backup:x:34:34:backup:/var/backups:/usr/sbin/nologin
list:x:38:38:Mailing List Manager:/var/list:/usr/sbin/nologin
irc:x:39:39:ircd:/var/run/ircd:/usr/sbin/nologin
gnats:x:41:41:Gnats Bug-Reporting System (admin):/var/lib/gnats:/usr/sbin/nologin
nobody:x:65534:65534:nobody:/nonexistent:/usr/sbin/nologin
systemd-network:x:100:102:systemd Network Management,,,:/run/systemd/netif:/usr/sbin/nologin
systemd-resolve:x:101:103:systemd Resolver,,,:/run/systemd/resolve:/usr/sbin/nologin
syslog:x:102:106::/home/syslog:/usr/sbin/nologin
messagebus:x:103:107::/nonexistent:/usr/sbin/nologin
_apt:x:104:65534::/nonexistent:/usr/sbin/nologin
uuidd:x:105:111::/run/uuidd:/usr/sbin/nologin
avahi-autoipd:x:106:112:Avahi autoip daemon,,,:/var/lib/avahi-autoipd:/usr/sbin/nologin
usbmux:x:107:46:usbmux daemon,,,:/var/lib/usbmux:/usr/sbin/nologin
dnsmasq:x:108:65534:dnsmasq,,,:/var/lib/misc:/usr/sbin/nologin
rtkit:x:109:114:RealtimeKit,,,:/proc:/usr/sbin/nologin
cups-pk-helper:x:110:116:user for cups-pk-helper service,,,:/home/cups-pk-helper:/usr/sbin/nologin
speech-dispatcher:x:111:29:Speech Dispatcher,,,:/var/run/speech-dispatcher:/bin/false
whoopsie:x:112:117::/nonexistent:/bin/false
kernoops:x:113:65534:Kernel Oops Tracking Daemon,,,:/:/usr/sbin/nologin
saned:x:114:119::/var/lib/saned:/usr/sbin/nologin
avahi:x:116:122:Avahi mDNS daemon,,,:/var/run/avahi-daemon:/usr/sbin/nologin
colord:x:117:123:colord colour management daemon,,,:/var/lib/colord:/usr/sbin/nologin
hplip:x:118:7:HPLIP system user,,,:/var/run/hplip:/bin/false
geoclue:x:119:124::/var/lib/geoclue:/usr/sbin/nologin
gnome-initial-setup:x:120:65534::/run/gnome-initial-setup/:/bin/false
gdm:x:121:125:Gnome Display Manager:/var/lib/gdm3:/bin/false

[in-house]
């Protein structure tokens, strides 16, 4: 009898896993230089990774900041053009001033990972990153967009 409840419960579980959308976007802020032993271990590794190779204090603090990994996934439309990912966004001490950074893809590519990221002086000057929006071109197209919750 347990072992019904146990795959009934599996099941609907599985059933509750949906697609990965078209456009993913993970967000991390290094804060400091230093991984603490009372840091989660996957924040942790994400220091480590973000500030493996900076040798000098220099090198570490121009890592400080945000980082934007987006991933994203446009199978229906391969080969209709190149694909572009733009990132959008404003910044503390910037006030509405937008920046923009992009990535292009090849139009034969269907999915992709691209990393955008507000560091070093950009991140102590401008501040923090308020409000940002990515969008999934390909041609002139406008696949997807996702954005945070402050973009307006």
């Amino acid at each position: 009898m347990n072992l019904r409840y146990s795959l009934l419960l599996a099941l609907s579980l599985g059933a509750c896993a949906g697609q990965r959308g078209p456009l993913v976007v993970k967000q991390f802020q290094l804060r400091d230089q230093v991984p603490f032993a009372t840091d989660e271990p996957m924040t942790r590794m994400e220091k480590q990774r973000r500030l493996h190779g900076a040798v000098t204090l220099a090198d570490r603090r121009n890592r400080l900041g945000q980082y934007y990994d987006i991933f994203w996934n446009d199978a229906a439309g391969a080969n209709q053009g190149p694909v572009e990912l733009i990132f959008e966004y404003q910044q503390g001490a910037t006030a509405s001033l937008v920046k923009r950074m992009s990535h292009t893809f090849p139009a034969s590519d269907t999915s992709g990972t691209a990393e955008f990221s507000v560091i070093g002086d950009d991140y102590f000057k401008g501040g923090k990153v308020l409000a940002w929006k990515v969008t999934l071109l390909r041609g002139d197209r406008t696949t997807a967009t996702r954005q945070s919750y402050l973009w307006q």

sk:x:1000:1000:sk,,,:/home/sk:/bin/bash
Debian-exim:x:122:128::/var/spool/exim4:/usr/sbin/nologin
pulse:x:115:120:PulseAudio daemon,,,:/var/run/pulse:/usr/sbin/nologin
systemd-timesync:x:123:127:systemd Time Synchronization,,,:/run/systemd:/usr/sbin/nologin
tss:x:124:131:TPM software stack,,,:/var/lib/tpm:/bin/false
tcpdump:x:125:132::/nonexistent:/usr/sbin/nologin
_flatpak:x:126:133:Flatpak system-wide installation helper,,,:/nonexistent:/usr/sbin/nologin
systemd-coredump:x:999:999:systemd Core Dumper:/:/usr/sbin/nologin

List all users in Linux using cat command

As I mentioned already, the first field in the above entries represents the users. If you don't want all fields but only display the user names, the following methods would help.

Cut command

The "cut" command is used to remove sections (or fields) from each line of files.

To list all users with cut command in a Linux system, run:

$ cut -d: -f1 /etc/passwd

This command will only display the user names from the /etc/passwd file and ignore all other fields.

Sample output:

root
daemon
bin
sys
sync
games
man
lp
mail
news
uucp
proxy
www-data
backup
list
irc
gnats
nobody
systemd-network
systemd-resolve
syslog
messagebus
_apt
uuidd
avahi-autoipd
usbmux
dnsmasq
rtkit
cups-pk-helper
speech-dispatcher
whoopsie
kernoops
saned
avahi
colord
hplip
geoclue
gnome-initial-setup
gdm
sk
Debian-exim
pulse
systemd-timesync
tss
tcpdump
_flatpak
systemd-coredump

List all users in Linux using cut command

Awk command

We can also use "awk" command to list all users in Linux.

$ awk -F':' '{ print $1}' /etc/passwd

This command will also display only the users and omit all other details.

List all users in Linux using awk command

Compgen

Compgen is BASH built-in toΒ  manipulate the programmable completion facilities.

To list all users using compgen, run:

$ compgen -u

Getent command

Another way to list the users in Linux is to use "getent" command like below:

$ getent passwd

This command will read the /etc/passwd file and lists all users in that file.

List all users in Linux using getent command

One notable advantage of getent command is it not only lists the users in the /etc/passwd file but all users in all configured userdb backends, for example LDAP, on a given system.

The "more" or "less" commands

The more and less commands are used to open a given file for interactive reading, allowing scrolling and search.

To print all users using more or less command, run:

$ more /etc/passwd

Or,

$ less /etc/passwd

Related read:


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1 comment

Greh May 23, 2020 - 11:55 am

Thanks a lot! One of the best websites of that kind on the web.